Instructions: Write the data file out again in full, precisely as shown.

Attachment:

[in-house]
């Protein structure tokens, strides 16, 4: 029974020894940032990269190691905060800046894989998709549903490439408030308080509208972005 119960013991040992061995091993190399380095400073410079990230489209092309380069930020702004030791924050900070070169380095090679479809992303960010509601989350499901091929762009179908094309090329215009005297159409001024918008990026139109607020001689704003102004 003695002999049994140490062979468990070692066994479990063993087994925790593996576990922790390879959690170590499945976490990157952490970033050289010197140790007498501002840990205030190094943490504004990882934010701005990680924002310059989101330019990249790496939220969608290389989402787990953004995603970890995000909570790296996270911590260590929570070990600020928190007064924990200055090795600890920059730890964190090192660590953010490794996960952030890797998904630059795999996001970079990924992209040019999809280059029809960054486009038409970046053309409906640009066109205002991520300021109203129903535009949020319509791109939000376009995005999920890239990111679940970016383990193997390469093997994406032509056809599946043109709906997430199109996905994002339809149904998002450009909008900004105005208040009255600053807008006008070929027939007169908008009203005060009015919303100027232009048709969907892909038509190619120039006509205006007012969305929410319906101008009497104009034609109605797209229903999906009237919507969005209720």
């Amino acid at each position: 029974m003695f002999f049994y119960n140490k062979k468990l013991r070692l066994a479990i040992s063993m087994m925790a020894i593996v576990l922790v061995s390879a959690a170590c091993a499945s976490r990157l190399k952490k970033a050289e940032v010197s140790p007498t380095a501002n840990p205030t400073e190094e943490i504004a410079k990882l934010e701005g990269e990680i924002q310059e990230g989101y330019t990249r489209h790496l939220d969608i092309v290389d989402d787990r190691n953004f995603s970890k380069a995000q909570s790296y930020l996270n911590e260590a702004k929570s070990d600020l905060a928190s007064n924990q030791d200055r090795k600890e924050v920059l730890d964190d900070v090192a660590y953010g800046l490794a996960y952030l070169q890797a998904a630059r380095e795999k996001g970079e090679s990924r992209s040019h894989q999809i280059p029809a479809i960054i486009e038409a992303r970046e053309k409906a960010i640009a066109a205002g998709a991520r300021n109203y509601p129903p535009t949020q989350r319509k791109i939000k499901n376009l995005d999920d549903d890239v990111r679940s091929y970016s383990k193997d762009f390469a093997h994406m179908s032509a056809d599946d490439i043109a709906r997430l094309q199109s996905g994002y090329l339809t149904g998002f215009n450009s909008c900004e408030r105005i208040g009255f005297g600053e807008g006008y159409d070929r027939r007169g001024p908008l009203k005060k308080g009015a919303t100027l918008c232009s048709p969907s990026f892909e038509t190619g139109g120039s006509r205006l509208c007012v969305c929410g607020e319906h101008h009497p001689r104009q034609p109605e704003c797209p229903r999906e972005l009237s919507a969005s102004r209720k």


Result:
[in-house]
């Protein structure tokens, strides 16, 4: 029974020894940032990269190691905060800046894989998709549903490439408030308080509208972005 119960013991040992061995091993190399380095400073410079990230489209092309380069930020702004030791924050900070070169380095090679479809992303960010509601989350499901091929762009179908094309090329215009005297159409001024918008990026139109607020001689704003102004 003695002999049994140490062979468990070692066994479990063993087994925790593996576990922790390879959690170590499945976490990157952490970033050289010197140790007498501002840990205030190094943490504004990882934010701005990680924002310059989101330019990249790496939220969608290389989402787990953004995603970890995000909570790296996270911590260590929570070990600020928190007064924990200055090795600890920059730890964190090192660590953010490794996960952030890797998904630059795999996001970079990924992209040019999809280059029809960054486009038409970046053309409906640009066109205002991520300021109203129903535009949020319509791109939000376009995005999920890239990111679940970016383990193997390469093997994406032509056809599946043109709906997430199109996905994002339809149904998002450009909008900004105005208040009255600053807008006008070929027939007169908008009203005060009015919303100027232009048709969907892909038509190619120039006509205006007012969305929410319906101008009497104009034609109605797209229903999906009237919507969005209720």
């Amino acid at each position: 029974m003695f002999f049994y119960n140490k062979k468990l013991r070692l066994a479990i040992s063993m087994m925790a020894i593996v576990l922790v061995s390879a959690a170590c091993a499945s976490r990157l190399k952490k970033a050289e940032v010197s140790p007498t380095a501002n840990p205030t400073e190094e943490i504004a410079k990882l934010e701005g990269e990680i924002q310059e990230g989101y330019t990249r489209h790496l939220d969608i092309v290389d989402d787990r190691n953004f995603s970890k380069a995000q909570s790296y930020l996270n911590e260590a702004k929570s070990d600020l905060a928190s007064n924990q030791d200055r090795k600890e924050v920059l730890d964190d900070v090192a660590y953010g800046l490794a996960y952030l070169q890797a998904a630059r380095e795999k996001g970079e090679s990924r992209s040019h894989q999809i280059p029809a479809i960054i486009e038409a992303r970046e053309k409906a960010i640009a066109a205002g998709a991520r300021n109203y509601p129903p535009t949020q989350r319509k791109i939000k499901n376009l995005d999920d549903d890239v990111r679940s091929y970016s383990k193997d762009f390469a093997h994406m179908s032509a056809d599946d490439i043109a709906r997430l094309q199109s996905g994002y090329l339809t149904g998002f215009n450009s909008c900004e408030r105005i208040g009255f005297g600053e807008g006008y159409d070929r027939r007169g001024p908008l009203k005060k308080g009015a919303t100027l918008c232009s048709p969907s990026f892909e038509t190619g139109g120039s006509r205006l509208c007012v969305c929410g607020e319906h101008h009497p001689r104009q034609p109605e704003c797209p229903r999906e972005l009237s919507a969005s102004r209720k």